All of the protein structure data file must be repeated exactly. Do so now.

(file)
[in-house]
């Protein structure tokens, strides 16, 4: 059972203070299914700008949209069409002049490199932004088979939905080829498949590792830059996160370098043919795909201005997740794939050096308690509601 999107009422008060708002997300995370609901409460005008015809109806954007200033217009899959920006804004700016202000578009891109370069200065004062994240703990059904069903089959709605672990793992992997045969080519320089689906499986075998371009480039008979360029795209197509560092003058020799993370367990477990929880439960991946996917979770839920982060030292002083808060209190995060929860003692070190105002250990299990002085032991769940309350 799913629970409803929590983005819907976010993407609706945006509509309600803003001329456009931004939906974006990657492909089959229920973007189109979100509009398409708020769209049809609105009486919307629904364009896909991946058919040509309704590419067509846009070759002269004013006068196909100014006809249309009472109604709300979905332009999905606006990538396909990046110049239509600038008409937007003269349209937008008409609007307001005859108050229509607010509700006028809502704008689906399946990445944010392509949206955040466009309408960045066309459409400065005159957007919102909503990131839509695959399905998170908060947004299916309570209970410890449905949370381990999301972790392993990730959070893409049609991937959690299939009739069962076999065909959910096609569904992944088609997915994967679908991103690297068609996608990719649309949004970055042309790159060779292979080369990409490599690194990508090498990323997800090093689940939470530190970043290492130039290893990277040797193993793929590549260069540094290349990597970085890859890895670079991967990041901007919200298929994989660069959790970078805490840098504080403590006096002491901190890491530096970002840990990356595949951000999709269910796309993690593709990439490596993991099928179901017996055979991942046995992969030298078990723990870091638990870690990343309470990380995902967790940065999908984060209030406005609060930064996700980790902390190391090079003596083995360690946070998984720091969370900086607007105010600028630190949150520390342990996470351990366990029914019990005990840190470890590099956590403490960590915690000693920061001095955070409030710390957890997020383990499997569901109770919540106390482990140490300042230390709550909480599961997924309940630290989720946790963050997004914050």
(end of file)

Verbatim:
[in-house]
């Protein structure tokens, strides 16, 4: 059972203070299914700008949209069409002049490199932004088979939905080829498949590792830059996160370098043919795909201005997740794939050096308690509601 999107009422008060708002997300995370609901409460005008015809109806954007200033217009899959920006804004700016202000578009891109370069200065004062994240703990059904069903089959709605672990793992992997045969080519320089689906499986075998371009480039008979360029795209197509560092003058020799993370367990477990929880439960991946996917979770839920982060030292002083808060209190995060929860003692070190105002250990299990002085032991769940309350 799913629970409803929590983005819907976010993407609706945006509509309600803003001329456009931004939906974006990657492909089959229920973007189109979100509009398409708020769209049809609105009486919307629904364009896909991946058919040509309704590419067509846009070759002269004013006068196909100014006809249309009472109604709300979905332009999905606006990538396909990046110049239509600038008409937007003269349209937008008409609007307001005859108050229509607010509700006028809502704008689906399946990445944010392509949206955040466009309408960045066309459409400065005159957007919102909503990131839509695959399905998170908060947004299916309570209970410890449905949370381990999301972790392993990730959070893409049609991937959690299939009739069962076999065909959910096609569904992944088609997915994967679908991103690297068609996608990719649309949004970055042309790159060779292979080369990409490599690194990508090498990323997800090093689940939470530190970043290492130039290893990277040797193993793929590549260069540094290349990597970085890859890895670079991967990041901007919200298929994989660069959790970078805490840098504080403590006096002491901190890491530096970002840990990356595949951000999709269910796309993690593709990439490596993991099928179901017996055979991942046995992969030298078990723990870091638990870690990343309470990380995902967790940065999908984060209030406005609060930064996700980790902390190391090079003596083995360690946070998984720091969370900086607007105010600028630190949150520390342990996470351990366990029914019990005990840190470890590099956590403490960590915690000693920061001095955070409030710390957890997020383990499997569901109770919540106390482990140490300042230390709550909480599961997924309940630290989720946790963050997004914050």